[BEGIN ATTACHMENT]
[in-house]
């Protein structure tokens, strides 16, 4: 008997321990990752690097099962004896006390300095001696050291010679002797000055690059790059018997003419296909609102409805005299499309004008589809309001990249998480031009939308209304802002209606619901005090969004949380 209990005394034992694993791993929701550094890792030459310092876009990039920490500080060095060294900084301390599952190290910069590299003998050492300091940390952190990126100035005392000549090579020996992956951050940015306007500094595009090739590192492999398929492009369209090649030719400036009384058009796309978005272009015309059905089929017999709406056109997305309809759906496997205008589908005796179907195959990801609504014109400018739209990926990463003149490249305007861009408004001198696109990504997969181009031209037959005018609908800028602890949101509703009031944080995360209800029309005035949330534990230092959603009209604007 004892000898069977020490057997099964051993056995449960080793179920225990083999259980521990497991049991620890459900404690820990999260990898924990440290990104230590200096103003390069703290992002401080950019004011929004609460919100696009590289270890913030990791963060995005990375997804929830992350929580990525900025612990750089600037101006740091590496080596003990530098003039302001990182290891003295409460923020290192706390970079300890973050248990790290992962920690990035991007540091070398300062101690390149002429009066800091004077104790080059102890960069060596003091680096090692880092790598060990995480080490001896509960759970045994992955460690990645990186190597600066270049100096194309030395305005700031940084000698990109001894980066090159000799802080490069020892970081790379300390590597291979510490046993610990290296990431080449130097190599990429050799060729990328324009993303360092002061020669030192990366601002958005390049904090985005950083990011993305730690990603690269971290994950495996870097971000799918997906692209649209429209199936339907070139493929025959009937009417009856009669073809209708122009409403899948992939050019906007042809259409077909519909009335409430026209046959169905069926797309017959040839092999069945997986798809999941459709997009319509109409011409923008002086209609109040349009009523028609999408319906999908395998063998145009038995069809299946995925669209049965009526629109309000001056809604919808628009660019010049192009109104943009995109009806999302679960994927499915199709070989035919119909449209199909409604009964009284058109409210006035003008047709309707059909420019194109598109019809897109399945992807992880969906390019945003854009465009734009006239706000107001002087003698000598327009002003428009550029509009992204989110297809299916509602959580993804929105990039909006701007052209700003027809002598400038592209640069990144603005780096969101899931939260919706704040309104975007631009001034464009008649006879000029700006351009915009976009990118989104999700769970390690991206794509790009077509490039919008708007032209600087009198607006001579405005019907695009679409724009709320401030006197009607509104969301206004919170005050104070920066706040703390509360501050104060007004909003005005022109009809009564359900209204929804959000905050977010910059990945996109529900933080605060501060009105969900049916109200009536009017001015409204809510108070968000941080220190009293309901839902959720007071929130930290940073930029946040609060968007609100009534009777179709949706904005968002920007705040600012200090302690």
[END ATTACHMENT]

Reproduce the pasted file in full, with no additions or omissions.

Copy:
[in-house]
């Protein structure tokens, strides 16, 4: 008997321990990752690097099962004896006390300095001696050291010679002797000055690059790059018997003419296909609102409805005299499309004008589809309001990249998480031009939308209304802002209606619901005090969004949380 209990005394034992694993791993929701550094890792030459310092876009990039920490500080060095060294900084301390599952190290910069590299003998050492300091940390952190990126100035005392000549090579020996992956951050940015306007500094595009090739590192492999398929492009369209090649030719400036009384058009796309978005272009015309059905089929017999709406056109997305309809759906496997205008589908005796179907195959990801609504014109400018739209990926990463003149490249305007861009408004001198696109990504997969181009031209037959005018609908800028602890949101509703009031944080995360209800029309005035949330534990230092959603009209604007 004892000898069977020490057997099964051993056995449960080793179920225990083999259980521990497991049991620890459900404690820990999260990898924990440290990104230590200096103003390069703290992002401080950019004011929004609460919100696009590289270890913030990791963060995005990375997804929830992350929580990525900025612990750089600037101006740091590496080596003990530098003039302001990182290891003295409460923020290192706390970079300890973050248990790290992962920690990035991007540091070398300062101690390149002429009066800091004077104790080059102890960069060596003091680096090692880092790598060990995480080490001896509960759970045994992955460690990645990186190597600066270049100096194309030395305005700031940084000698990109001894980066090159000799802080490069020892970081790379300390590597291979510490046993610990290296990431080449130097190599990429050799060729990328324009993303360092002061020669030192990366601002958005390049904090985005950083990011993305730690990603690269971290994950495996870097971000799918997906692209649209429209199936339907070139493929025959009937009417009856009669073809209708122009409403899948992939050019906007042809259409077909519909009335409430026209046959169905069926797309017959040839092999069945997986798809999941459709997009319509109409011409923008002086209609109040349009009523028609999408319906999908395998063998145009038995069809299946995925669209049965009526629109309000001056809604919808628009660019010049192009109104943009995109009806999302679960994927499915199709070989035919119909449209199909409604009964009284058109409210006035003008047709309707059909420019194109598109019809897109399945992807992880969906390019945003854009465009734009006239706000107001002087003698000598327009002003428009550029509009992204989110297809299916509602959580993804929105990039909006701007052209700003027809002598400038592209640069990144603005780096969101899931939260919706704040309104975007631009001034464009008649006879000029700006351009915009976009990118989104999700769970390690991206794509790009077509490039919008708007032209600087009198607006001579405005019907695009679409724009709320401030006197009607509104969301206004919170005050104070920066706040703390509360501050104060007004909003005005022109009809009564359900209204929804959000905050977010910059990945996109529900933080605060501060009105969900049916109200009536009017001015409204809510108070968000941080220190009293309901839902959720007071929130930290940073930029946040609060968007609100009534009777179709949706904005968002920007705040600012200090302690």